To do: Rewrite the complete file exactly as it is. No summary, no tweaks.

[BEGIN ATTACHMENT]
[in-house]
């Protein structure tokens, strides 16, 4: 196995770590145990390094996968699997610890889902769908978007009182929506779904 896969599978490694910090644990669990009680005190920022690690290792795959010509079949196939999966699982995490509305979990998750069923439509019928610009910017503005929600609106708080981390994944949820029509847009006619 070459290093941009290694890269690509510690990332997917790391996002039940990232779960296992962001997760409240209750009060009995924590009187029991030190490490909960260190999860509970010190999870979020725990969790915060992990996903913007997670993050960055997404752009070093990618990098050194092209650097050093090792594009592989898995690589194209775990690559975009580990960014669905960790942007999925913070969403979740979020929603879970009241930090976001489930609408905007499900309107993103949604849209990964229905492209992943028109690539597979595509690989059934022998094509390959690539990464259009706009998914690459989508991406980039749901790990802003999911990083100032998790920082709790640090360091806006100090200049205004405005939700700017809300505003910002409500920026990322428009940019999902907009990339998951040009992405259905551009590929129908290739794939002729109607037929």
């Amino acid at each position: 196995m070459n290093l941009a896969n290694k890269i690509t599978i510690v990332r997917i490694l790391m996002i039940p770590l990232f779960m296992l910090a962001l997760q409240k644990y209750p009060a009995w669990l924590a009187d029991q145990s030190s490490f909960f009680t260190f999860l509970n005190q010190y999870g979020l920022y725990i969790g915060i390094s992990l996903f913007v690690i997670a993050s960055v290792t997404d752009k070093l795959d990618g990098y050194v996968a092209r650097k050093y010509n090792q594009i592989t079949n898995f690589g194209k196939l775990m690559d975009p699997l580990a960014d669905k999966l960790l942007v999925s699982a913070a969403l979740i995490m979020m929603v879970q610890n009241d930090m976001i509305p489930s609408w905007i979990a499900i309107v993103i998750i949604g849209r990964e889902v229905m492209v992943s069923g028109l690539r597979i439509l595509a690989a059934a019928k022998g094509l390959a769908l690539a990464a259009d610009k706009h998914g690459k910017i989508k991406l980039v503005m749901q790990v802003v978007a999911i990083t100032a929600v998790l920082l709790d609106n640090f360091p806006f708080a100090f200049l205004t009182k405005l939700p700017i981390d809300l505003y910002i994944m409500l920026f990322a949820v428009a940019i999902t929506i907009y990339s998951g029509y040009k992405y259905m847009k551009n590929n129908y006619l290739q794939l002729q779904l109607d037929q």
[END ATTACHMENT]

[in-house]
């Protein structure tokens, strides 16, 4: 196995770590145990390094996968699997610890889902769908978007009182929506779904 896969599978490694910090644990669990009680005190920022690690290792795959010509079949196939999966699982995490509305979990998750069923439509019928610009910017503005929600609106708080981390994944949820029509847009006619 070459290093941009290694890269690509510690990332997917790391996002039940990232779960296992962001997760409240209750009060009995924590009187029991030190490490909960260190999860509970010190999870979020725990969790915060992990996903913007997670993050960055997404752009070093990618990098050194092209650097050093090792594009592989898995690589194209775990690559975009580990960014669905960790942007999925913070969403979740979020929603879970009241930090976001489930609408905007499900309107993103949604849209990964229905492209992943028109690539597979595509690989059934022998094509390959690539990464259009706009998914690459989508991406980039749901790990802003999911990083100032998790920082709790640090360091806006100090200049205004405005939700700017809300505003910002409500920026990322428009940019999902907009990339998951040009992405259905551009590929129908290739794939002729109607037929």
């Amino acid at each position: 196995m070459n290093l941009a896969n290694k890269i690509t599978i510690v990332r997917i490694l790391m996002i039940p770590l990232f779960m296992l910090a962001l997760q409240k644990y209750p009060a009995w669990l924590a009187d029991q145990s030190s490490f909960f009680t260190f999860l509970n005190q010190y999870g979020l920022y725990i969790g915060i390094s992990l996903f913007v690690i997670a993050s960055v290792t997404d752009k070093l795959d990618g990098y050194v996968a092209r650097k050093y010509n090792q594009i592989t079949n898995f690589g194209k196939l775990m690559d975009p699997l580990a960014d669905k999966l960790l942007v999925s699982a913070a969403l979740i995490m979020m929603v879970q610890n009241d930090m976001i509305p489930s609408w905007i979990a499900i309107v993103i998750i949604g849209r990964e889902v229905m492209v992943s069923g028109l690539r597979i439509l595509a690989a059934a019928k022998g094509l390959a769908l690539a990464a259009d610009k706009h998914g690459k910017i989508k991406l980039v503005m749901q790990v802003v978007a999911i990083t100032a929600v998790l920082l709790d609106n640090f360091p806006f708080a100090f200049l205004t009182k405005l939700p700017i981390d809300l505003y910002i994944m409500l920026f990322a949820v428009a940019i999902t929506i907009y990339s998951g029509y040009k992405y259905m847009k551009n590929n129908y006619l290739q794939l002729q779904l109607d037929q």